Newly divorced after 11 years of marriage, Pat feels attracted to Roland, a married man, especially after he gets her out of a tricky situation involving her dog Brian and a rabbit named Bulstrode. (Nancy Pearl)
After eleven years of marriage to an egocentric opera singer, Pat Murray packs up her daughter and leaves, regaining control of her life and approaching single parenthood bravely until she meets Roland and his pregnant wife.
1. If you could work with any other author, who would it be and why?
I’d work with Deborah Moggach because she is absolutely brilliant at turning prose into film and I’d love to have a film made of one (or more) of my books.
2. What would be a typical working day for you? When and where do you write?
I do all my pre-writing work in bed before I get up. I make a pot of tea and go through emails and anything businesslike that needs attending to, and fan mail.and personal stuff. So it depends when all that is finished for a start time. But usually I am at my desk by 10.15am and work through to 2pm. And then maybe go back to it at about 5pm. I’m far less rigid about my work schedule nowadays but there is still nothing like the pleasure of feeling I’ve done a good day’s writing.
3. What is the hardest part of the writing for you?
Still convincing myself that I have something to say that readers want to read about. Belief in self is one of the keys to being a writer. It’s a lonely old business sitting there inventing worlds.
4. When and why did you first start writing?
It was about a year after my daughter was born, I thought ‘I want to be at home with this baby so what can I do to keep myself working and earning at the same time? I know, I’ll be a writer.’ That was in 1980. Took me seven years to get a novel accepted by a publisher – but it was a good learning journey.’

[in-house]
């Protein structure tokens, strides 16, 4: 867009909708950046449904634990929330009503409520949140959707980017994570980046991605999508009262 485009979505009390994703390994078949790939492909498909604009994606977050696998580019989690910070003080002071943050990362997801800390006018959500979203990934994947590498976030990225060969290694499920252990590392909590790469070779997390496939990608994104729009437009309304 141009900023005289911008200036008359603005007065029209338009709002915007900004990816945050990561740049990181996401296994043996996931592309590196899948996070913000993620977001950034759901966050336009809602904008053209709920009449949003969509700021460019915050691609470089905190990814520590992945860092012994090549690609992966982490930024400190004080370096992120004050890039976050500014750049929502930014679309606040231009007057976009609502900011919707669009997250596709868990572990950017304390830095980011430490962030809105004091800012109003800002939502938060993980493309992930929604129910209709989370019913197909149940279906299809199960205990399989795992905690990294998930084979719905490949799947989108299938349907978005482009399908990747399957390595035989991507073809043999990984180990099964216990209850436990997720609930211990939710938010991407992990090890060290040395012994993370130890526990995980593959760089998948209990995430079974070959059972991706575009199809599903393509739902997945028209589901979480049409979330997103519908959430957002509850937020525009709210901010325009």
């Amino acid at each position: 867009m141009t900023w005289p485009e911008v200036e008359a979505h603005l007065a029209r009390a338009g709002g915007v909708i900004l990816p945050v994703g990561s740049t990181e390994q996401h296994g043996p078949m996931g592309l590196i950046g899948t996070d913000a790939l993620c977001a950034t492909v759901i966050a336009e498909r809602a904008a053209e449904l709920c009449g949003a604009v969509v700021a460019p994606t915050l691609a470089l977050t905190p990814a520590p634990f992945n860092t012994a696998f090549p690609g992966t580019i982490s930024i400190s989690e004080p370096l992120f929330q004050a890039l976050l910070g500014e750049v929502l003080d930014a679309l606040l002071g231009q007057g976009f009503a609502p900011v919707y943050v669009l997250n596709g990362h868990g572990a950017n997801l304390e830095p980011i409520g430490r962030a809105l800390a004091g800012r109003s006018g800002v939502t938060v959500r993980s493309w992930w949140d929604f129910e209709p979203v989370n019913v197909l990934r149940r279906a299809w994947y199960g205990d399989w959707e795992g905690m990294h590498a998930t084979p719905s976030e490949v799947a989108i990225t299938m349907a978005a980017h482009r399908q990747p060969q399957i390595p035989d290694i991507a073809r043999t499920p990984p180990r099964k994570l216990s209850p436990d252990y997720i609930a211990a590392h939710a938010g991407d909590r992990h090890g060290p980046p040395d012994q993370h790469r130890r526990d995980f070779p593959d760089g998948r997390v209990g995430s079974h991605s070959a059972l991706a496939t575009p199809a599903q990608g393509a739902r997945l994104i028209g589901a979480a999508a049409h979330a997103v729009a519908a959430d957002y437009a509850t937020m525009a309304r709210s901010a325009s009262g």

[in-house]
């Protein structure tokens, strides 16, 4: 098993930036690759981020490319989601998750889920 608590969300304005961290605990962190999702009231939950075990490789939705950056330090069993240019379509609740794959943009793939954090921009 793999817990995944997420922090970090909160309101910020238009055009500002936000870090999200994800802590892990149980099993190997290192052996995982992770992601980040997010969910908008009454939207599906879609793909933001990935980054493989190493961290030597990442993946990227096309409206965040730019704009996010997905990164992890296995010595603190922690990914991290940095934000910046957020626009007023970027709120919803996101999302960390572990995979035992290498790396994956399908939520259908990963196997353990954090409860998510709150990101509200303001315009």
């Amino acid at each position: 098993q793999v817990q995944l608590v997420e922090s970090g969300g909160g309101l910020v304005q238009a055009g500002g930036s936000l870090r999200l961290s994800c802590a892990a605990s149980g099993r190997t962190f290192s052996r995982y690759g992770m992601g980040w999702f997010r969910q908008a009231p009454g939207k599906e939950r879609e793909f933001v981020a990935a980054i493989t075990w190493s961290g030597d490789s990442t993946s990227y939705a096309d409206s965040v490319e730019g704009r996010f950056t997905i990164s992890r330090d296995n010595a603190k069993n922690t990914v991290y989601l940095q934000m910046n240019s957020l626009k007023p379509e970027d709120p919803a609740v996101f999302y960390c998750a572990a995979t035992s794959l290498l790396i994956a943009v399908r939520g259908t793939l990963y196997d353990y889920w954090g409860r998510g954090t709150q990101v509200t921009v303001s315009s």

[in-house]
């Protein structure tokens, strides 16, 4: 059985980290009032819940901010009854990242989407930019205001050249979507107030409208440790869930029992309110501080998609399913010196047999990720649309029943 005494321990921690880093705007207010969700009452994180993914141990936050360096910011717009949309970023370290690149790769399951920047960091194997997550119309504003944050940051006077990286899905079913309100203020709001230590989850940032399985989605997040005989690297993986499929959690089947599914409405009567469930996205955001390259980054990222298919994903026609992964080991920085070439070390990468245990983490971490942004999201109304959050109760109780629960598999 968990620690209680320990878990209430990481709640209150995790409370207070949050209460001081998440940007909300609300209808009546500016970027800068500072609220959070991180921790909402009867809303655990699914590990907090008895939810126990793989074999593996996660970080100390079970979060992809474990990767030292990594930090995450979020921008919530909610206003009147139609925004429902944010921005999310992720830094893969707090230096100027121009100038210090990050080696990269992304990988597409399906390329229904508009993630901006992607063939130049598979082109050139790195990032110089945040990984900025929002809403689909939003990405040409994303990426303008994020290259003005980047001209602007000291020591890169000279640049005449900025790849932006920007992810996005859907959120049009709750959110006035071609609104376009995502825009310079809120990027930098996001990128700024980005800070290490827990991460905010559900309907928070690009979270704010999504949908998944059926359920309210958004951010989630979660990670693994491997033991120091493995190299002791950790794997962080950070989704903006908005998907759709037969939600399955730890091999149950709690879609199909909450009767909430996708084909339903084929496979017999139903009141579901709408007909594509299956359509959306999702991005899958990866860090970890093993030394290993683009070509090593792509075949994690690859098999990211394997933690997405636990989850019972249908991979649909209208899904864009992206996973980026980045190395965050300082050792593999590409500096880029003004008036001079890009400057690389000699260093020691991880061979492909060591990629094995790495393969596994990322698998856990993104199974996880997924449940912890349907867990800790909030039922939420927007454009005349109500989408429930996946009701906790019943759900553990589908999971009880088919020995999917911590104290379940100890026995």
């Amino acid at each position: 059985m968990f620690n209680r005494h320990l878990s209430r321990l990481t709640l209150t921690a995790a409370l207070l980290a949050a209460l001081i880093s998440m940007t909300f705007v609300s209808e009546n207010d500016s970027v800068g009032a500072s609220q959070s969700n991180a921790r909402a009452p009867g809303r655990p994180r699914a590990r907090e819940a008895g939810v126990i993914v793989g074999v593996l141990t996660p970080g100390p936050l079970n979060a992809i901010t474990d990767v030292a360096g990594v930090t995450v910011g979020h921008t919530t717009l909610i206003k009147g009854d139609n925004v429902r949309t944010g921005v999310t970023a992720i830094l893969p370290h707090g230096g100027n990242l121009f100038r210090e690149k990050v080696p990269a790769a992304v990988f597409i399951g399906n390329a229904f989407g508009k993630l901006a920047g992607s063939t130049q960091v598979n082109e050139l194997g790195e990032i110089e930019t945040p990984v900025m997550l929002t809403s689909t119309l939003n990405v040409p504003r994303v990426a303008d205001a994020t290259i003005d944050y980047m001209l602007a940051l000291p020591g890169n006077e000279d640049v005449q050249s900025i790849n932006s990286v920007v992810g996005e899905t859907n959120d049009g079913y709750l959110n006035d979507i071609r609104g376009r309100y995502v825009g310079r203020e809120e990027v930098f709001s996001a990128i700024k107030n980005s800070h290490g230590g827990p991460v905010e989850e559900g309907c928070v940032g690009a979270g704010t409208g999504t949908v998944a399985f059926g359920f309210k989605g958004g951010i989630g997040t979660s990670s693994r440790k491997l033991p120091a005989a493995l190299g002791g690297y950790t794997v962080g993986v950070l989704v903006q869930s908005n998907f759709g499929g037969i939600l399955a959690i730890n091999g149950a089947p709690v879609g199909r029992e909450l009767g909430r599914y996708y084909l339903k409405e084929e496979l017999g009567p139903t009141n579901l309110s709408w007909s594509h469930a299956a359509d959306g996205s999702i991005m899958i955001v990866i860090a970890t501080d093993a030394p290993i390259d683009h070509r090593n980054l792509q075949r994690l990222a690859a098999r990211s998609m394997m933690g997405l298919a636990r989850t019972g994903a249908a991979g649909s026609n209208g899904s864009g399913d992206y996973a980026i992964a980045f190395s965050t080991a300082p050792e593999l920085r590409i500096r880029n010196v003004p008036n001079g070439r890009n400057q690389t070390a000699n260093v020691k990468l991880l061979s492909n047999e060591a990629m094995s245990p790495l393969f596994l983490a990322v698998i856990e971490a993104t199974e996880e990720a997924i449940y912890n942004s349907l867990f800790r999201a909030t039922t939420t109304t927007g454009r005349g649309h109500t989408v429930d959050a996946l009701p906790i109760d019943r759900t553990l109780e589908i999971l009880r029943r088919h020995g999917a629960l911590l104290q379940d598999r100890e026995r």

5. How did you come up with the idea for your book?
From my own experience of breaking up with my daughter’s father. It just tumbled out.
6. Are you a big reader? If so, what are you reading now?
Yes – I read fiction at night and non-fiction in the afternoons. I used to read poetry before I got up in the mornings but my eyes like to remain closed over my cup of tea nowadays. I do love poetry, though. Currently I’m reading Seamus Deane’s Booker nominated novel (from 1996) ‘Reading in the Dark’ which is about growing up in post-2ndWW Ireland – and is just wonderful – a ‘Rhapsodic and heartbreaking novel of family grief and political violence’ according to Seamus Heaney – and I concur. I’ve just finished Kathryn Stockett’s mistressly ‘The Help’ and will soon be going on to Anthony Trollope’s ‘Dr Thorne’. My current non-fiction read is Linda Porter’s ‘Katherine Parr’ and Susie Steinbach’s ‘Women in England: A Social History’. Both bursting with compelling research and engaging style. I think we all like to go on learning at any age. Nothing wrong with having your opinions challenged.
7. Do you have any advice for other aspiring writers?
Work out what it is you want to say in what you want to write. That is its heartbeat, its spine, its backbone – you need to leave a reader feeling they have learned something new – albeit just your own personal take on the world. In simple terms, what is your message? Work that out and it will save you much grief and wandering about all over the place as you write your tale. I teach creative writing and it is sad seeing someone with a huge typescript who is bowed down with wondering how to make sense of it because they haven’t actually worked out what they want to say. The more unpleasant word for it is ‘angle’.